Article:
The official blog of the 2009 inauguration in Washington DC through the eyes of Andrew Spear, Kristin Majcher, and Johnny Simon. 

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Monday, January 19, 2009


Today the preparations for tomorrow's swearing-in ceremony and parade were visible on every street. But while workers are putting up makeshift walls to close off the streets, ideological barriers are being torn down. Today is Martin Luther King, Jr. day, which commemorates the March on Washington 46 years ago. People that we have talked to all seem to have the same opinion: equality is imminent, but there still is a lot of work to be done.

As predicted, the crowds keep growing, and we've met people from all over the place. The positive atmosphere seems to be attributed to two things: The first day of Obama's presidency, and George Bush getting out of town. The parting words of one man I talked to from Indiana were "Now I have to go move George out the White House." A woman from Dayton said that she met people on the Mall from as far away as Peru and we chatted with a woman who flew here all the way from France. The fact that people from faraway lands are showing up for this event proves that the scope of this event is not limited to the capitol, or even the country - it's something being celebrated by people all over the world. This kind of overwhelming support is kind of bizzaire when compared to the kind of reaction that so many other countries have had towards us in the past few years, but nobody in this city seems to notice. It seems like everyone just wants a fresh start, and the general consensus is that we'll be getting one tomorrow.

Today we picked up our tickets from Ohio Congressman Charlie Wilson's office in The Cannon Building. Basically, there are three congressional office buildings and three senate buildings in the center of town, and all sorts of people were flocking there to get their tickets. The lines were huge by noon, but we ended up finding a short line via the side door. But by the time we came out, 1st & C and the surrounding streets were completely swamped with eager people from all over the place who had managed to score the most sought-after tickets of the year. Call me optimistic, but watching ordinary citizens cramming into metal detectors to gain access into big, important government buildings seemed like democracy in action. Oh yeah, and for the record, California definitely had the best brunch in the building.

Apparently there are 240,000 swearing-in tickets, and 3,000 for the parade route. We weren't important enough to score seats, so that means we'll have to fight for room behind the reflecting pool. Yes, although congressmen were nice enough to give out tickets to their loyal constituents, there's not going to be enough room for all of us. This means leaving Noah's row house in Parkview around 5 a.m.. We've abolished plans to take the metro In fear of being packed like sardines in a crushed tin box, and the only alternative is an hour walk downtown in the frigid, dark morning before the sun even comes up. We're planning on leaving tomorrow night to go back to Ohio, as we all have to be ready for class on Wednesday. This is basically going to be the longest day any of us have had for a long, long time, but we all agree that it's totally worth it.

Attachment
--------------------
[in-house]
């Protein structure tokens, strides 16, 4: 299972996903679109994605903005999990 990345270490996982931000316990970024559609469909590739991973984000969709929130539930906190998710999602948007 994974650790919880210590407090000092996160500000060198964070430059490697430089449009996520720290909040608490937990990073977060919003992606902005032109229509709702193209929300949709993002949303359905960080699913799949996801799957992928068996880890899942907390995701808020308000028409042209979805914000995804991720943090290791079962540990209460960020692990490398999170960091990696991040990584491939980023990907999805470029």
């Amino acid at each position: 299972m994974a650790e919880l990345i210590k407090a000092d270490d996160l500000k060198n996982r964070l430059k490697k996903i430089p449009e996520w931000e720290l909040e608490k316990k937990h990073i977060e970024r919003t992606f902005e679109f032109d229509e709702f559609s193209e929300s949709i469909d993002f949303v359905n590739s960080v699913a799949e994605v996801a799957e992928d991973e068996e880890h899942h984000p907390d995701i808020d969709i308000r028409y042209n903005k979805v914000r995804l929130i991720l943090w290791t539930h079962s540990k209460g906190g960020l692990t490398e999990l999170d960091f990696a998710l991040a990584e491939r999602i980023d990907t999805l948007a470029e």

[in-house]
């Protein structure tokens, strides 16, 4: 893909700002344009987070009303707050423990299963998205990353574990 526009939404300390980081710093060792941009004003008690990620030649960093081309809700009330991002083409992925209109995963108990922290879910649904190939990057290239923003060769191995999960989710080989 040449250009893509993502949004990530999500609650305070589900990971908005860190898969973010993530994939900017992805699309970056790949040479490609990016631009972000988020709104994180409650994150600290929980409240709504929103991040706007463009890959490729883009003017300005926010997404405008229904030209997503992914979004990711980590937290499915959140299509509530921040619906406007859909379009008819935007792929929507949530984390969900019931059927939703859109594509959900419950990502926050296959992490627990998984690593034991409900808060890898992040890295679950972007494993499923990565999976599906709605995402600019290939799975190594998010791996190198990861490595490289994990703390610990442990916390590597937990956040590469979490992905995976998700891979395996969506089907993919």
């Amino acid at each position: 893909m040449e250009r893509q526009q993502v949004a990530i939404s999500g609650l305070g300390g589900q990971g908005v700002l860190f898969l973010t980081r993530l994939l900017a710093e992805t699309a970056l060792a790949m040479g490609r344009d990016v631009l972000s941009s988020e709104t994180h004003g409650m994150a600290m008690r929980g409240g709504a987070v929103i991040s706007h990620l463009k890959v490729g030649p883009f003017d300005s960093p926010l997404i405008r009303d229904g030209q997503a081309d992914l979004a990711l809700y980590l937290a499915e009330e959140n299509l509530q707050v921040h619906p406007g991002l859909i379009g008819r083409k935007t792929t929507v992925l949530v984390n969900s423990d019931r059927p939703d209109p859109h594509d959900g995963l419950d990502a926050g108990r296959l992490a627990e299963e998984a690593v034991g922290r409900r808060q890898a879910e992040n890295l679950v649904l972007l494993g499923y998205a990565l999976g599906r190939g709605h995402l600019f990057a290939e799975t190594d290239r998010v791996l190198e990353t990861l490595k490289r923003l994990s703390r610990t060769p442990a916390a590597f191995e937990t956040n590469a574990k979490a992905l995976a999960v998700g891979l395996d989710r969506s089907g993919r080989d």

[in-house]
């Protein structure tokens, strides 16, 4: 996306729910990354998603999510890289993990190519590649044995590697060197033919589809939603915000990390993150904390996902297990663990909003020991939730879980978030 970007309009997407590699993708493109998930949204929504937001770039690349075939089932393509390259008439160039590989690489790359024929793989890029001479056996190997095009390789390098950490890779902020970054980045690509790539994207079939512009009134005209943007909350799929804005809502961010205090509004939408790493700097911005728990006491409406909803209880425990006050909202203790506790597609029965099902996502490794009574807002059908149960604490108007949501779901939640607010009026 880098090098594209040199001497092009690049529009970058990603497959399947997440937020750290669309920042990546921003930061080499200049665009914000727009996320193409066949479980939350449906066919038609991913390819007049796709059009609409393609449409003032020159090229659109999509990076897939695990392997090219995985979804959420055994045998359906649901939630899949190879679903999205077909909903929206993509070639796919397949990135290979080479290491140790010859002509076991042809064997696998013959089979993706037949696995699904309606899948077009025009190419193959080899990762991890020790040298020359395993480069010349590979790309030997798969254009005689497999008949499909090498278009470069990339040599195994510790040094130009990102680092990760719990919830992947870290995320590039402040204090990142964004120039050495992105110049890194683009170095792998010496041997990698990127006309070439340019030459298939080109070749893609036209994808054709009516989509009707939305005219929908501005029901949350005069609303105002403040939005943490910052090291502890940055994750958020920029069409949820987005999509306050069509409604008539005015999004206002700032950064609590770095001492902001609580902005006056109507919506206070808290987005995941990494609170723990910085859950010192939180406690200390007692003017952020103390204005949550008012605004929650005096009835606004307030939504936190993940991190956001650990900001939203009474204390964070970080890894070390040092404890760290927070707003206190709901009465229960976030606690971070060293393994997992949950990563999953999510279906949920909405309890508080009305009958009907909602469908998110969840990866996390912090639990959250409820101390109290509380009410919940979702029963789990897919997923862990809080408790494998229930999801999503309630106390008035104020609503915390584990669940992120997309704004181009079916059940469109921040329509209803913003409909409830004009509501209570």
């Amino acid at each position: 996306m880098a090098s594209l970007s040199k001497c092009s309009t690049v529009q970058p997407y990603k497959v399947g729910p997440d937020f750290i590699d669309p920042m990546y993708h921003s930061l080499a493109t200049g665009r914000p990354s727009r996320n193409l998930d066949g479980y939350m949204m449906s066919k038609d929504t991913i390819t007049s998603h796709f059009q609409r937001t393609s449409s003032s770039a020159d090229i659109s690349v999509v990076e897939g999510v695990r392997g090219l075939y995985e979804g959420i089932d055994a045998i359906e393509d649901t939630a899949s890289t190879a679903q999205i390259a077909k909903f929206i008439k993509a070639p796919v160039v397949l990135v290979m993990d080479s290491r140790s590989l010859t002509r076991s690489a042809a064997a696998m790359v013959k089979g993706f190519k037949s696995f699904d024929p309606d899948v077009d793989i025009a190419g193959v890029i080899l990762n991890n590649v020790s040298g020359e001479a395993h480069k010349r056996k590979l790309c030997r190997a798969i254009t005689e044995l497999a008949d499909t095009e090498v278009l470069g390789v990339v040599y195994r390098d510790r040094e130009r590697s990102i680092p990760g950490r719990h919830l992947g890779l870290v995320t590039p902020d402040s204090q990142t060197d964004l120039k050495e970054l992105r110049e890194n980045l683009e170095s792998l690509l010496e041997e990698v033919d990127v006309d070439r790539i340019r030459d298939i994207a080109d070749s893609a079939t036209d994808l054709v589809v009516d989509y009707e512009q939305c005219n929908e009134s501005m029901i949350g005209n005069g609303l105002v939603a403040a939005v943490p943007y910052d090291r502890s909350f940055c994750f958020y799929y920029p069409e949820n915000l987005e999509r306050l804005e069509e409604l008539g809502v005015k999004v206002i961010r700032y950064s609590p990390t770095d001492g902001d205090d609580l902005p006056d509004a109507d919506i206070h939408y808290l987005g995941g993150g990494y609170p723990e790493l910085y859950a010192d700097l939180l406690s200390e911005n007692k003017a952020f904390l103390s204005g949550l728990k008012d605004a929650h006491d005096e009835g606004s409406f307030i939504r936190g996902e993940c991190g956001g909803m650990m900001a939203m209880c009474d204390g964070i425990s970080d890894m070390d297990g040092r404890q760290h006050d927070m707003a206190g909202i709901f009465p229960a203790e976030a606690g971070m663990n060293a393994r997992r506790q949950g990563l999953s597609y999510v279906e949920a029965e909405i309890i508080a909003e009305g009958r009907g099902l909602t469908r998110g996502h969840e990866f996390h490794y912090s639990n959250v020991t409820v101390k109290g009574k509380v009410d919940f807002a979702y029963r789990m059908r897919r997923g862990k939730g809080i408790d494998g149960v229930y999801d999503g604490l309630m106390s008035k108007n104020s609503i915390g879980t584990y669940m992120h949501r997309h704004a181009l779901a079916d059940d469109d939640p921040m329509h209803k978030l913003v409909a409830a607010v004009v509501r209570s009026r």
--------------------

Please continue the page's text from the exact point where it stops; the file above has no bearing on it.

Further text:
If you haven't noticed already, we've been doing portraits and Q&As with people we're meeting. Most of this is because no matter how much I can talk about what we're seeing, nothing seems to convey what an amazing experience this is like personal stories. So expect a full account of the inaugural events tomorrow, as well as more of these profiles.

Here you can watch the swearing-in ceremony online, which starts at noon. After that, the parade starts at noon. And this webpage has some historical information on inaugural events.

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Andrew Spear

Andrew Spear
Andrew Spear is a Midwest-based photographer currently studying photojournalism at Ohio University's School of Visual Communication. A junior in the program, Andrew is also a staff photographer at The Athens NEWS, in Athens, Ohio. He splits his time between Athens and Cleveland, his hometown. Please click the image to view Andrew's portfolio. (Photo courtesy of Matt Eich)

Kristin Majcher

Kristin Majcher
Kristin Majcher is a junior studying magazine journalism at Ohio University's E.W. Scripps School of Communication. Currently a staff writer at The Athens NEWS, she has also worked with The Post (Athens, Ohio) and Cleveland Magazine. She splits her time between Athens and her hometown of Cleveland.

Johnny Simon

Johnny Simon
Johnny Simon is a Midwest-based photographer currently enrolled as a senior photojournalism major at Ohio University in Athens, Ohio. His work has been regcognized by the Southern Short Course in News Photography, NoTxt Magazine, the Corcoran Gallery FOCUS on Photojournalism and his adoring parents. Please click the image to see Johnny's portfolio.
All content © 2009 Andrew Spear, Kristin Majcher, Johnny Simon, and The Athens NEWS.

No reproduction without permission of the authors under penalty of law.